The opinion of the court was delivered by: Robert F. Kelly Senior Judge
AND NOW, this 22nd day of November, 2010, upon consideration of Defendant's Motion to Bar Warren Lieberman's Testimony Pursuant to Rule 702 and Motion for Summary Judgment (Doc. No. 38), the Responses, Replies, and supplemental briefing, including an oral argument on November 16, 2010, conducted by a conference telephone call, it is hereby ordered that the Motion to Bar Warren Lieberman's Testimony Pursuant to Rule 702 is DENIED WITHOUT PREJUDICE due to the following reasons:
1. Federal Rule of Evidence 702 governs the "Testimony by Experts" as follows: If scientific, technical, or other specialized knowledge will assist the trier of fact to understand the evidence or to determine a fact in issue, a witness qualified as an expert by knowledge, skill, experience, training, or education, may testify thereto in the form of an opinion or otherwise, if (1) the testimony is based upon sufficient facts or data, (2) the testimony is the product of reliable principles and methods, and (3) the witness has applied the principles and methods reliably to the facts of the case.
Fed. R. Evid. 702. Under the Federal Rules of Evidence, the trial judge acts as a gatekeeper to "ensure that any and all expert testimony or evidence is not only relevant, but also reliable." Daubert v. Merrell Dow Pharm., Inc., 509 U.S. 579, 589 (1993); see also Kumho Tire Co., Ltd. v. Carmichael, 526 U.S. 137, 141 (1999). The U.S. Court of Appeals for the Third Circuit has found that "Rule 702 embodies three distinct substantive restrictions on the admission of expert testimony: qualifications, reliability, and fit." Elcock v. Kmart Corp., 233 F.3d 734, 741 (3d Cir. 2000) (citing In re Paoli R.R. Yard PCB Litig., 35 F.3d 717, 741-43 (3d Cir. 1994)). Rule 702 has a "liberal policy of admissibility." Pineda v. Ford Motor Co., 520 F.3d 237, 244 (3d Cir. 2008).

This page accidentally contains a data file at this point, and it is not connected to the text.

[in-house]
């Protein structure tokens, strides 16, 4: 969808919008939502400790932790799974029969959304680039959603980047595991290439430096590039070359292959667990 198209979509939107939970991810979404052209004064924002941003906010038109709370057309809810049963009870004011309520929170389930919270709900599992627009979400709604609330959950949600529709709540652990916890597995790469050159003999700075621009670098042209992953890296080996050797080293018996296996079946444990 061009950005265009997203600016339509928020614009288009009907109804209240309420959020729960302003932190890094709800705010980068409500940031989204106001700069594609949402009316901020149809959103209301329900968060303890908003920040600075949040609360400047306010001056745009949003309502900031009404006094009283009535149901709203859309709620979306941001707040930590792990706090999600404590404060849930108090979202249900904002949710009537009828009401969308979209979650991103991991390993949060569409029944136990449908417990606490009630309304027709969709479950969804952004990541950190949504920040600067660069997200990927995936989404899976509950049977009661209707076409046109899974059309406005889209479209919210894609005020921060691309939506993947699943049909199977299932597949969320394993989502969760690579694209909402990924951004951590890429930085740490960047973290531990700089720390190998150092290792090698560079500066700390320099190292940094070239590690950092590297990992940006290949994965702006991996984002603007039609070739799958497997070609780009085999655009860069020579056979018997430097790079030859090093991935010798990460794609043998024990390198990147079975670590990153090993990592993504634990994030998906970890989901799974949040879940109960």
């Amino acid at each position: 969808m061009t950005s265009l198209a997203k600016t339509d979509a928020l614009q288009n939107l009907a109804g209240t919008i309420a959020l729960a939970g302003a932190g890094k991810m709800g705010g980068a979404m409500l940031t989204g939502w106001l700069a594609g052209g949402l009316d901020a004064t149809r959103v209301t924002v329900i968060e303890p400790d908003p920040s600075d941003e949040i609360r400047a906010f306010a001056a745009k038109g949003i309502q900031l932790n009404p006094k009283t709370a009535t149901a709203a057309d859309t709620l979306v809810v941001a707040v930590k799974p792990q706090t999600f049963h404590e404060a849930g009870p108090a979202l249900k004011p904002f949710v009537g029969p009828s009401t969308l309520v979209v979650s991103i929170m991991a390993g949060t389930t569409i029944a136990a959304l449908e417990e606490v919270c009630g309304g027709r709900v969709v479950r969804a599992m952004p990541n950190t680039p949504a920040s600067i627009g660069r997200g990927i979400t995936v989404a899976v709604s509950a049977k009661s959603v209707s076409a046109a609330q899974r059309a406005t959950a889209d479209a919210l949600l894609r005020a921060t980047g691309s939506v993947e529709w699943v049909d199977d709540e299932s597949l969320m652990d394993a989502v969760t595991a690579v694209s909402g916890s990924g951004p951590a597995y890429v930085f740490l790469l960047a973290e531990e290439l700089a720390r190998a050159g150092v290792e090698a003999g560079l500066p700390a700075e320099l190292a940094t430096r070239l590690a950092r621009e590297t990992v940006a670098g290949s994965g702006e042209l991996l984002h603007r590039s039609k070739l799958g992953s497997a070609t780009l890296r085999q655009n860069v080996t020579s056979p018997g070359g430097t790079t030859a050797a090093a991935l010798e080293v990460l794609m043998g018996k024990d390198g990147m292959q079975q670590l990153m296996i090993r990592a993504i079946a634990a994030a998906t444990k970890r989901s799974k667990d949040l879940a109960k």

2. Regarding qualifications, Federal Rule of Evidence 702 has set forth that a "[c]court must decide whether an expert is qualified by examining his or her specialized knowledge with respect to the proposed area of testimony." Martinez v. Triad Controls, Inc., 593 F. Supp. 2d 741, 751 (E.D. Pa. 2009). At a minimum, however, "an expert must possess skills or knowledge greater than the average layman." Id. (citing Elcock, 233 F.3d at 741). In this case, Mr. Lieberman meets the specialized knowledge requirement, in part, because of his engineering qualifications which include a Bachelor of Science and Masters Degree in engineering science. (Pl.'s Resp. Def.'s Mot. to Bar Warren Lieberman's Proposed Test. and for Summ. J. at p. 2; Ex. B.) Additionally, Mr. Lieberman worked as a engineer for over fifty years, including thirty-four years with Boeing Defense and Space Group in its Helicopter Division. (Id.) His employment also included failure analysis accident investigation and accident reconstruction for the Boeing Defense and Space Group, and he has worked for Consulting Engineers & Scientists, Inc. since 1995 with responsibilities including safety, failure analysis and machine guarding. (Id.; Ex. B ¶ 3.) As such, on the present state of the record, the Court finds beyond a preponderance of the evidence that Mr. Lieberman possesses skills and knowledge greater than the average layman qualifying him to testify in this case.